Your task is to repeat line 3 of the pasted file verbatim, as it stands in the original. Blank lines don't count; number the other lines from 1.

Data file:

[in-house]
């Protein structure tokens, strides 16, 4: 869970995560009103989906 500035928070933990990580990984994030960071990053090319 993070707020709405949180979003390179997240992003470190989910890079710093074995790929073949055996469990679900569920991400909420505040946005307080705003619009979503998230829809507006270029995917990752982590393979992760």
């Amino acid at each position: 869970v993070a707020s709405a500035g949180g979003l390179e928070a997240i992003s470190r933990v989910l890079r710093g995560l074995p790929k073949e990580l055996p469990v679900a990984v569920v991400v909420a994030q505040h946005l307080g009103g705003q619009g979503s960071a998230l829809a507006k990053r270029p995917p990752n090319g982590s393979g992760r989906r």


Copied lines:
């Amino acid at each position: 869970v993070a707020s709405a500035g949180g979003l390179e928070a997240i992003s470190r933990v989910l890079r710093g995560l074995p790929k073949e990580l055996p469990v679900a990984v569920v991400v909420a994030q505040h946005l307080g009103g705003q619009g979503s960071a998230l829809a507006k990053r270029p995917p990752n090319g982590s393979g992760r989906r």